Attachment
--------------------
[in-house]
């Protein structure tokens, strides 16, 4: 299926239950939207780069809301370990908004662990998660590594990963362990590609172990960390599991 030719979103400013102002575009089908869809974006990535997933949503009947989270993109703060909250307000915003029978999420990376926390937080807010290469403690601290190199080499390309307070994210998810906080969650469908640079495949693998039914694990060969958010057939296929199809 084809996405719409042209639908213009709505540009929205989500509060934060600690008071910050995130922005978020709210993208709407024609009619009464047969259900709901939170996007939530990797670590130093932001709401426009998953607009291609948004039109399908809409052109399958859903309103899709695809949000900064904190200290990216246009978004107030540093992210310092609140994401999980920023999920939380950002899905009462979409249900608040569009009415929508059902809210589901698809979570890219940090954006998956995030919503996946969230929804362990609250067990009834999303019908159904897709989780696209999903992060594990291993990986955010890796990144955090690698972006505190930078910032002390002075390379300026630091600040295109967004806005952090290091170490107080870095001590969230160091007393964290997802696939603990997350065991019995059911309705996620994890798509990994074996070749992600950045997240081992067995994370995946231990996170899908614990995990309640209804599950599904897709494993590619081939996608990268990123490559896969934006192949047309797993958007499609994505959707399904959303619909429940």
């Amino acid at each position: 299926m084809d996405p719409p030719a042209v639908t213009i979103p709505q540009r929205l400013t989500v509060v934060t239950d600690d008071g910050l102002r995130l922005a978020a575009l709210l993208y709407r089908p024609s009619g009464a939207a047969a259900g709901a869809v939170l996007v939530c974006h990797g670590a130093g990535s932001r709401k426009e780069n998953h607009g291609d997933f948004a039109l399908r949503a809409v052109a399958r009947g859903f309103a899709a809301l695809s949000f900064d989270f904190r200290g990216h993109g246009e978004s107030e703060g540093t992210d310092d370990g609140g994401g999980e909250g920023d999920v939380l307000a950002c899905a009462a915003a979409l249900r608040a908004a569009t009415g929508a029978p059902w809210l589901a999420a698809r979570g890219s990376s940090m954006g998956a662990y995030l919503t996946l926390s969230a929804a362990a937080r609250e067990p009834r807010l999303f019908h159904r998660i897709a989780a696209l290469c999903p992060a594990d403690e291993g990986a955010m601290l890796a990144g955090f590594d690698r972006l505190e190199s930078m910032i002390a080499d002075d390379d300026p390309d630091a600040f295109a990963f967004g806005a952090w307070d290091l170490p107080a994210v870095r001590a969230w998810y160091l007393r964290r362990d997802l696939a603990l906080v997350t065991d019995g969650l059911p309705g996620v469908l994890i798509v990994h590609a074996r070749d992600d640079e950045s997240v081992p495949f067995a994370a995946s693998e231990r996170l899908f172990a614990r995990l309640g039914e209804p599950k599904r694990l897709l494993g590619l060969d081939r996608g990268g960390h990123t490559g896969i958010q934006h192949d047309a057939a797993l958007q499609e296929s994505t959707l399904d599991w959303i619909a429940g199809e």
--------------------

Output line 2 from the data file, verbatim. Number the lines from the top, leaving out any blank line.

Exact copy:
């Protein structure tokens, strides 16, 4: 299926239950939207780069809301370990908004662990998660590594990963362990590609172990960390599991 030719979103400013102002575009089908869809974006990535997933949503009947989270993109703060909250307000915003029978999420990376926390937080807010290469403690601290190199080499390309307070994210998810906080969650469908640079495949693998039914694990060969958010057939296929199809 084809996405719409042209639908213009709505540009929205989500509060934060600690008071910050995130922005978020709210993208709407024609009619009464047969259900709901939170996007939530990797670590130093932001709401426009998953607009291609948004039109399908809409052109399958859903309103899709695809949000900064904190200290990216246009978004107030540093992210310092609140994401999980920023999920939380950002899905009462979409249900608040569009009415929508059902809210589901698809979570890219940090954006998956995030919503996946969230929804362990609250067990009834999303019908159904897709989780696209999903992060594990291993990986955010890796990144955090690698972006505190930078910032002390002075390379300026630091600040295109967004806005952090290091170490107080870095001590969230160091007393964290997802696939603990997350065991019995059911309705996620994890798509990994074996070749992600950045997240081992067995994370995946231990996170899908614990995990309640209804599950599904897709494993590619081939996608990268990123490559896969934006192949047309797993958007499609994505959707399904959303619909429940």